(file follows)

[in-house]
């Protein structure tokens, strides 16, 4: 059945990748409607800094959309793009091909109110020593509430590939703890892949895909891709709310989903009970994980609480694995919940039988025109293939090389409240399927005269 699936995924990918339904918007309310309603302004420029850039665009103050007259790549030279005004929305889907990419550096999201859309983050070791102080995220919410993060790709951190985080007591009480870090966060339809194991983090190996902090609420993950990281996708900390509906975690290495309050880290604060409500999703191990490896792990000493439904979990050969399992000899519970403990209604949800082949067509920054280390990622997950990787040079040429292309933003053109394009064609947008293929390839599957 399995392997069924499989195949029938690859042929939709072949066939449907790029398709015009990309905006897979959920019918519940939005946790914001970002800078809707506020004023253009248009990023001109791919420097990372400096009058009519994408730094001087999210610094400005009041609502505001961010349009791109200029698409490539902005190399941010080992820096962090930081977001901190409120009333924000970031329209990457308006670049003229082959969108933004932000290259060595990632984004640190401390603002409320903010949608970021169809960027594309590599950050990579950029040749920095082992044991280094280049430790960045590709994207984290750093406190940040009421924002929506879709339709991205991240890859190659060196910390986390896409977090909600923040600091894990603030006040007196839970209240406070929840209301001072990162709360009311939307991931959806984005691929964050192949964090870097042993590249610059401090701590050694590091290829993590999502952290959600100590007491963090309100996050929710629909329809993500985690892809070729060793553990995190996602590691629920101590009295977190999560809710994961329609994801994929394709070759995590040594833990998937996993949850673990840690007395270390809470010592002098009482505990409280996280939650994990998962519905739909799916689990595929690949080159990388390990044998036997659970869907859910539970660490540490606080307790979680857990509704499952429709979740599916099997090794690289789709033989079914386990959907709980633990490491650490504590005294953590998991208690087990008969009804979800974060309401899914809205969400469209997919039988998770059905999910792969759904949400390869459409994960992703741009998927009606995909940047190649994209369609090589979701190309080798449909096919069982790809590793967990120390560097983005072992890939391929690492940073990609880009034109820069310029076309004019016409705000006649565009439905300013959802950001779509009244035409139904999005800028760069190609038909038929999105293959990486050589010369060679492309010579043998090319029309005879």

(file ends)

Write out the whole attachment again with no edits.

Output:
[in-house]
């Protein structure tokens, strides 16, 4: 059945990748409607800094959309793009091909109110020593509430590939703890892949895909891709709310989903009970994980609480694995919940039988025109293939090389409240399927005269 699936995924990918339904918007309310309603302004420029850039665009103050007259790549030279005004929305889907990419550096999201859309983050070791102080995220919410993060790709951190985080007591009480870090966060339809194991983090190996902090609420993950990281996708900390509906975690290495309050880290604060409500999703191990490896792990000493439904979990050969399992000899519970403990209604949800082949067509920054280390990622997950990787040079040429292309933003053109394009064609947008293929390839599957 399995392997069924499989195949029938690859042929939709072949066939449907790029398709015009990309905006897979959920019918519940939005946790914001970002800078809707506020004023253009248009990023001109791919420097990372400096009058009519994408730094001087999210610094400005009041609502505001961010349009791109200029698409490539902005190399941010080992820096962090930081977001901190409120009333924000970031329209990457308006670049003229082959969108933004932000290259060595990632984004640190401390603002409320903010949608970021169809960027594309590599950050990579950029040749920095082992044991280094280049430790960045590709994207984290750093406190940040009421924002929506879709339709991205991240890859190659060196910390986390896409977090909600923040600091894990603030006040007196839970209240406070929840209301001072990162709360009311939307991931959806984005691929964050192949964090870097042993590249610059401090701590050694590091290829993590999502952290959600100590007491963090309100996050929710629909329809993500985690892809070729060793553990995190996602590691629920101590009295977190999560809710994961329609994801994929394709070759995590040594833990998937996993949850673990840690007395270390809470010592002098009482505990409280996280939650994990998962519905739909799916689990595929690949080159990388390990044998036997659970869907859910539970660490540490606080307790979680857990509704499952429709979740599916099997090794690289789709033989079914386990959907709980633990490491650490504590005294953590998991208690087990008969009804979800974060309401899914809205969400469209997919039988998770059905999910792969759904949400390869459409994960992703741009998927009606995909940047190649994209369609090589979701190309080798449909096919069982790809590793967990120390560097983005072992890939391929690492940073990609880009034109820069310029076309004019016409705000006649565009439905300013959802950001779509009244035409139904999005800028760069190609038909038929999105293959990486050589010369060679492309010579043998090319029309005879």